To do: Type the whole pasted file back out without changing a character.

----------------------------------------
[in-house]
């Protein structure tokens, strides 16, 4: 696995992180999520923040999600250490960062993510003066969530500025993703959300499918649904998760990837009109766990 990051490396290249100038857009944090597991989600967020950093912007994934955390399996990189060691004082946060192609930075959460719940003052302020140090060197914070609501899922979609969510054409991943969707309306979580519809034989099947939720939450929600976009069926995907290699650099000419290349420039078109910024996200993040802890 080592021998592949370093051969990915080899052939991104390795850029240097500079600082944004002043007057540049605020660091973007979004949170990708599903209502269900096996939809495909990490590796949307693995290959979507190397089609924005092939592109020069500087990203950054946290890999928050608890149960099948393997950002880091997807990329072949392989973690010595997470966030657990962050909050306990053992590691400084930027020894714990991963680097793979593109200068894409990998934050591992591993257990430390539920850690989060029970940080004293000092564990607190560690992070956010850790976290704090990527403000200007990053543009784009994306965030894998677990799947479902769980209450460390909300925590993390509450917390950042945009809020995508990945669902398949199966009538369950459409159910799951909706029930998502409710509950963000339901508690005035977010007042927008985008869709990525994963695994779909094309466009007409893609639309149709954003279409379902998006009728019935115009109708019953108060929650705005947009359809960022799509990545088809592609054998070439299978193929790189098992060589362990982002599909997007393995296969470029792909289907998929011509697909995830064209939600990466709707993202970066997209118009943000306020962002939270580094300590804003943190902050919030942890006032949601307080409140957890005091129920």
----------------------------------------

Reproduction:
[in-house]
């Protein structure tokens, strides 16, 4: 696995992180999520923040999600250490960062993510003066969530500025993703959300499918649904998760990837009109766990 990051490396290249100038857009944090597991989600967020950093912007994934955390399996990189060691004082946060192609930075959460719940003052302020140090060197914070609501899922979609969510054409991943969707309306979580519809034989099947939720939450929600976009069926995907290699650099000419290349420039078109910024996200993040802890 080592021998592949370093051969990915080899052939991104390795850029240097500079600082944004002043007057540049605020660091973007979004949170990708599903209502269900096996939809495909990490590796949307693995290959979507190397089609924005092939592109020069500087990203950054946290890999928050608890149960099948393997950002880091997807990329072949392989973690010595997470966030657990962050909050306990053992590691400084930027020894714990991963680097793979593109200068894409990998934050591992591993257990430390539920850690989060029970940080004293000092564990607190560690992070956010850790976290704090990527403000200007990053543009784009994306965030894998677990799947479902769980209450460390909300925590993390509450917390950042945009809020995508990945669902398949199966009538369950459409159910799951909706029930998502409710509950963000339901508690005035977010007042927008985008869709990525994963695994779909094309466009007409893609639309149709954003279409379902998006009728019935115009109708019953108060929650705005947009359809960022799509990545088809592609054998070439299978193929790189098992060589362990982002599909997007393995296969470029792909289907998929011509697909995830064209939600990466709707993202970066997209118009943000306020962002939270580094300590804003943190902050919030942890006032949601307080409140957890005091129920």